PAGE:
discoveries magazine

Young at Heart

Specialized Stem Cells May Have Potential to Reverse Cardiac Aging

Illustration: Richard Mia

The fountain of youth may be a myth, but a new Cedars-Sinai study presents the prospect that one very important organ might ultimately be rejuvenated: the heart.

“Our previous laboratory studies and human clinical trials have shown promise in treating heart failure using cardiac stem cell infusions,” says Eduardo Marbán, MD, PhD, director of the Smidt Heart Institute, the Mark Siegel Family Foundation Distinguished Chair, and the study’s senior investigator. “Now we find that these specialized stem cells could turn out to reverse problems associated with aging of the heart.”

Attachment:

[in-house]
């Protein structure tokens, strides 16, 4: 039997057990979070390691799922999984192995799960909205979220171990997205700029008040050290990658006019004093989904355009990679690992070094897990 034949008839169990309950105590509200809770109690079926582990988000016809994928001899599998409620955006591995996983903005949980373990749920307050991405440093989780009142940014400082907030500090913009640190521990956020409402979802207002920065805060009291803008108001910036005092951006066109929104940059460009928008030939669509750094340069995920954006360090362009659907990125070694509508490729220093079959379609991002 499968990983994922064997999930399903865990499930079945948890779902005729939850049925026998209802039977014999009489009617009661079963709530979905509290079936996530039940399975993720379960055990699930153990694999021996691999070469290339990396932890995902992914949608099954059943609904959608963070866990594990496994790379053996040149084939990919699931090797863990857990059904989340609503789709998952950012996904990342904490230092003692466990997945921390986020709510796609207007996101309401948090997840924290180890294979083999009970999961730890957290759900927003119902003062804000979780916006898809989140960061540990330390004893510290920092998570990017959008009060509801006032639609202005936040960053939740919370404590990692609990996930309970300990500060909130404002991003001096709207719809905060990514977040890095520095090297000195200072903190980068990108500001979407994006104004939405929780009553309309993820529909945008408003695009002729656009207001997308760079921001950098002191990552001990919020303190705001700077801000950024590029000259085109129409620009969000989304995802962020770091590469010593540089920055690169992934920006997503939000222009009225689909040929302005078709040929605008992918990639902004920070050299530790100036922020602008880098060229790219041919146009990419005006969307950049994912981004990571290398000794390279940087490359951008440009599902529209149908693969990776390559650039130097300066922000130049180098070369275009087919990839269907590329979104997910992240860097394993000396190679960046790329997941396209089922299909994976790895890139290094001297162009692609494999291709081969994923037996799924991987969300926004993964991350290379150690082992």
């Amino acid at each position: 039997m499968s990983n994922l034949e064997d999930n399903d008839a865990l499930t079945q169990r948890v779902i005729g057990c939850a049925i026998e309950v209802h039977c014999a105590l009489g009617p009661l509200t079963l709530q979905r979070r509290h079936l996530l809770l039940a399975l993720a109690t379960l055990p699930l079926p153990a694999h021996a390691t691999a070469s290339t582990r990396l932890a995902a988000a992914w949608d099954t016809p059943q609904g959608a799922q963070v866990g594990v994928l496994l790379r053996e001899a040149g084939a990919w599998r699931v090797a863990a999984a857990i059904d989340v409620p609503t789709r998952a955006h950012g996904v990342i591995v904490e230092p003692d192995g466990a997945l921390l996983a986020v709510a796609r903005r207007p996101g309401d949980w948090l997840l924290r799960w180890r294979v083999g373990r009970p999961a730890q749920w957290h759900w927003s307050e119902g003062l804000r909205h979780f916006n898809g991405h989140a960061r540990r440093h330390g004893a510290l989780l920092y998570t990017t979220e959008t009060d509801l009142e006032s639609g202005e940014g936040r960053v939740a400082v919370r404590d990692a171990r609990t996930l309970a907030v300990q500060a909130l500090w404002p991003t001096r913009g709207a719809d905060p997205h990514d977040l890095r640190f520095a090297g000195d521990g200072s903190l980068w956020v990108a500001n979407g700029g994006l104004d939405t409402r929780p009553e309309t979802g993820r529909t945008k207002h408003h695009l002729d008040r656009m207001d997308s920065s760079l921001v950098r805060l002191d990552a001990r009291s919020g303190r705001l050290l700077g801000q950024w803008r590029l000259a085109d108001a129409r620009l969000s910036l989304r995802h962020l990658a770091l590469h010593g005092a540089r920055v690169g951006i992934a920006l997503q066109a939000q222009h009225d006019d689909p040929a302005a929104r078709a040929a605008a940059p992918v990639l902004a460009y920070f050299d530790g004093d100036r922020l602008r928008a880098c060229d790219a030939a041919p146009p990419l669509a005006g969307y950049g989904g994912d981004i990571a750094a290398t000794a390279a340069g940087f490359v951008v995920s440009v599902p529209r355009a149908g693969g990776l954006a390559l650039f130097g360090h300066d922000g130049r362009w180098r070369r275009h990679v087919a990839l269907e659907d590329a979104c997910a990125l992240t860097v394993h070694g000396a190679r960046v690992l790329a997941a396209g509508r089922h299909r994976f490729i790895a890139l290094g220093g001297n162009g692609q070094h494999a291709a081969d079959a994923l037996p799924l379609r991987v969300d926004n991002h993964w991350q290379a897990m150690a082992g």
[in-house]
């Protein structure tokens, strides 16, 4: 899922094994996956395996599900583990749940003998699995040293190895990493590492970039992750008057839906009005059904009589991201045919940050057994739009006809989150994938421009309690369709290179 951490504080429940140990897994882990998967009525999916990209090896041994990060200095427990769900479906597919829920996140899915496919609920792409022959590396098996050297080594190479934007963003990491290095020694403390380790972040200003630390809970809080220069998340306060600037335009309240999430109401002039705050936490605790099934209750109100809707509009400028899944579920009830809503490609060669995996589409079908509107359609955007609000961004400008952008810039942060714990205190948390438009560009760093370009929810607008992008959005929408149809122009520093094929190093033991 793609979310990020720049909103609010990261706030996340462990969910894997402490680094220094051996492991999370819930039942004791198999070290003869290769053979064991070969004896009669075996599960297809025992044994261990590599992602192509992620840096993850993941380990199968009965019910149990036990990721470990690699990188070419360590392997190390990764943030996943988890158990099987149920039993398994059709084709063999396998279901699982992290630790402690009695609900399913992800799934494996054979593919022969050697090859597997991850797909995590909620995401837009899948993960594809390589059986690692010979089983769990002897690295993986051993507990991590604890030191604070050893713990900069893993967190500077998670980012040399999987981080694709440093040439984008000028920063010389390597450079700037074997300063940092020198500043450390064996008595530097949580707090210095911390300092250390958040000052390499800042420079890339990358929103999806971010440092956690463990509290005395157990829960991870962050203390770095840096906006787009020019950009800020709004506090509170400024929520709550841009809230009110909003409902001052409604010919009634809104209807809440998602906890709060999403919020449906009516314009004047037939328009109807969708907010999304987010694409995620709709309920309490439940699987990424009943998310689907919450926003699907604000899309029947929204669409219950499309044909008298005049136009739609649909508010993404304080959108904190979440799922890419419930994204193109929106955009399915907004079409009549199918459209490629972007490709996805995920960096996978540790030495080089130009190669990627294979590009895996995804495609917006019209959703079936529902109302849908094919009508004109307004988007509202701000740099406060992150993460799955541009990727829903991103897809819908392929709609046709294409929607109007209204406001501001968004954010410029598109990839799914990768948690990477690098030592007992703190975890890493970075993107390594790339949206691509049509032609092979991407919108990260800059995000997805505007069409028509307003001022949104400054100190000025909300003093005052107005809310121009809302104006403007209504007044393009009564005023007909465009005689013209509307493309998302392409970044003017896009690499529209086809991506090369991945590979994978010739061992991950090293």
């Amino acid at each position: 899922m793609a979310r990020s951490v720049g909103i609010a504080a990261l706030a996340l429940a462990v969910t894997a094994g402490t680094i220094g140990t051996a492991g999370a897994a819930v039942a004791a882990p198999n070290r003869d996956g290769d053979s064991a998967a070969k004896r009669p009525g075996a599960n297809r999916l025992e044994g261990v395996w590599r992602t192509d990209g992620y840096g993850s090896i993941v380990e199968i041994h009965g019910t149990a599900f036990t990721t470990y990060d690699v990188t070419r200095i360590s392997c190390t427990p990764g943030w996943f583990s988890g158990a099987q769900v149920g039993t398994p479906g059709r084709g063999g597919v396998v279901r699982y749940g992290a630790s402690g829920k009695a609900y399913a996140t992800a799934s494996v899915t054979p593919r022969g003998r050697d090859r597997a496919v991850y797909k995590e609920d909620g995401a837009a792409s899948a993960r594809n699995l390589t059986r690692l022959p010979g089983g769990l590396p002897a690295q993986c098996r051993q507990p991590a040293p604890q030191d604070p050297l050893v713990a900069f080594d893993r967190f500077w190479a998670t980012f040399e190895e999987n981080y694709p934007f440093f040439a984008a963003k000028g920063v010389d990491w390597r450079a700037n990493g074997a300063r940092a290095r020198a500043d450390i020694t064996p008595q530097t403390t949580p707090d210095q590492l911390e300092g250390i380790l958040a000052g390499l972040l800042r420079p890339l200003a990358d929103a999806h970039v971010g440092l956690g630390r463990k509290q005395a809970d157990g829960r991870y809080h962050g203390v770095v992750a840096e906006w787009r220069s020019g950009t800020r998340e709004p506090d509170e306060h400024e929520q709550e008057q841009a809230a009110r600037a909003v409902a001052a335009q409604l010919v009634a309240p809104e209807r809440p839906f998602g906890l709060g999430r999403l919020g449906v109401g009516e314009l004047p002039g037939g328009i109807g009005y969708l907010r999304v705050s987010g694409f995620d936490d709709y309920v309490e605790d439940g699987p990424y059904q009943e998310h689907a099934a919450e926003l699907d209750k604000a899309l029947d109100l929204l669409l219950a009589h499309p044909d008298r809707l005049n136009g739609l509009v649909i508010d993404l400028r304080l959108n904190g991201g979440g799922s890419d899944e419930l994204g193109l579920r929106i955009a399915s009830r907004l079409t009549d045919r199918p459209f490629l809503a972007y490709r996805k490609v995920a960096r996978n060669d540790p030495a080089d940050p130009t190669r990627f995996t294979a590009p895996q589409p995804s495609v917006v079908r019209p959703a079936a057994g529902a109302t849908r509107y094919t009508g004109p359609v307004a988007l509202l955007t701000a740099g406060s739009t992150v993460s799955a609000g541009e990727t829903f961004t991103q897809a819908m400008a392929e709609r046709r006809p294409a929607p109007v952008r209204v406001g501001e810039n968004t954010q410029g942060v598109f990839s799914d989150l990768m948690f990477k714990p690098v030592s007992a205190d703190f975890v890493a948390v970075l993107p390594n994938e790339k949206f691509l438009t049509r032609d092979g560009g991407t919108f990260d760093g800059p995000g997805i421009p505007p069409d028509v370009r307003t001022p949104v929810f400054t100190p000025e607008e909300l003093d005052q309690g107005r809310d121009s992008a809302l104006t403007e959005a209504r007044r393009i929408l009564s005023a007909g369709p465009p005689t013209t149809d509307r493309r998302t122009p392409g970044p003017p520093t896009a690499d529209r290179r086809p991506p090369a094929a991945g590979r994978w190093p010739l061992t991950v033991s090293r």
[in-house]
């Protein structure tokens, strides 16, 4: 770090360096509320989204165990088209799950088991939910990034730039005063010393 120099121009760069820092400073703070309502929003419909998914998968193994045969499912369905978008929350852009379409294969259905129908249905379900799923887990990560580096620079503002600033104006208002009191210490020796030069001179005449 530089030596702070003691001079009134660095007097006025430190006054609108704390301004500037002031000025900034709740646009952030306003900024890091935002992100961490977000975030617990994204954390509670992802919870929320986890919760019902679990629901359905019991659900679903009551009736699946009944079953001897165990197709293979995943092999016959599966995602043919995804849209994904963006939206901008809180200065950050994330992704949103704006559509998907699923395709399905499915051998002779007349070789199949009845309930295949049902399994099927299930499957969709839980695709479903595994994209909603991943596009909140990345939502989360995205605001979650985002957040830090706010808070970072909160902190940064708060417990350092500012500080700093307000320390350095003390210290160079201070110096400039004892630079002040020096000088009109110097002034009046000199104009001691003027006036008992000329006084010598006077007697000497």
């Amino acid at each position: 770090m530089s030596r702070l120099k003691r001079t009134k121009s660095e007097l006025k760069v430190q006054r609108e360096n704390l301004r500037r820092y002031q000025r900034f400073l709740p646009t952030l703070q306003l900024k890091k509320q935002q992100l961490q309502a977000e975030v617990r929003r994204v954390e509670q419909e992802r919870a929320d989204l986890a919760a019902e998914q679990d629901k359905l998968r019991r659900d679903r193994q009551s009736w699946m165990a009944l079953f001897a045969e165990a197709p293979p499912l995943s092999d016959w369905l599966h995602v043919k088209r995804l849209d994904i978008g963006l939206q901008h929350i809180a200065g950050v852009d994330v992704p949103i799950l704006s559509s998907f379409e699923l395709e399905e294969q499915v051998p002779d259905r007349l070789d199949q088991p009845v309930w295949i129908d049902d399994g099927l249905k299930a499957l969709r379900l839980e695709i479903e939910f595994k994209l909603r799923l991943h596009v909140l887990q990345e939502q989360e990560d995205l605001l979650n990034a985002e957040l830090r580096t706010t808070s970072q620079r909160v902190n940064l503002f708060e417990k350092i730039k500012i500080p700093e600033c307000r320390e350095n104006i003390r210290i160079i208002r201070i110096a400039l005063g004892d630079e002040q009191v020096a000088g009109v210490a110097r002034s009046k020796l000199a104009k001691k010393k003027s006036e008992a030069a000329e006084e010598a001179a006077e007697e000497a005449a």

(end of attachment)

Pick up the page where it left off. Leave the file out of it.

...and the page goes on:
Marbán’s team injected cardiac-derived stem cells from newborn animals into elderly ones. The scientists then compared the hearts of injected older animals with a placebo group (no stem cell injection), and a young, healthy group.

Older animals receiving cell injections showed anti-aging effects that were evident in improved heart function, longer heart cell telomeres (protective “caps” on chromosomes that shorten with age), enhanced exercise capacity of nearly 20 percent, and increased rate of hair regrowth after shaving, compared with placebo.

“We are optimistic, but have much to study, including whether it is preferable for cardiac-derived stem cells to come from a younger donor to have these rejuvenating effects,” says Lilian Grigorian-Shamagian, MD, PhD, the study’s lead author and a postdoctoral research fellow at Cedars-Sinai.

Disclosure: Marbán devised the process while on faculty at Johns Hopkins University and developed it at Cedars-Sinai. Capricor Therapeutics licensed relevant intellectual property from Cedars-Sinai for clinical and commercial development, and Cedars-Sinai and Marbán have financial interests in the company.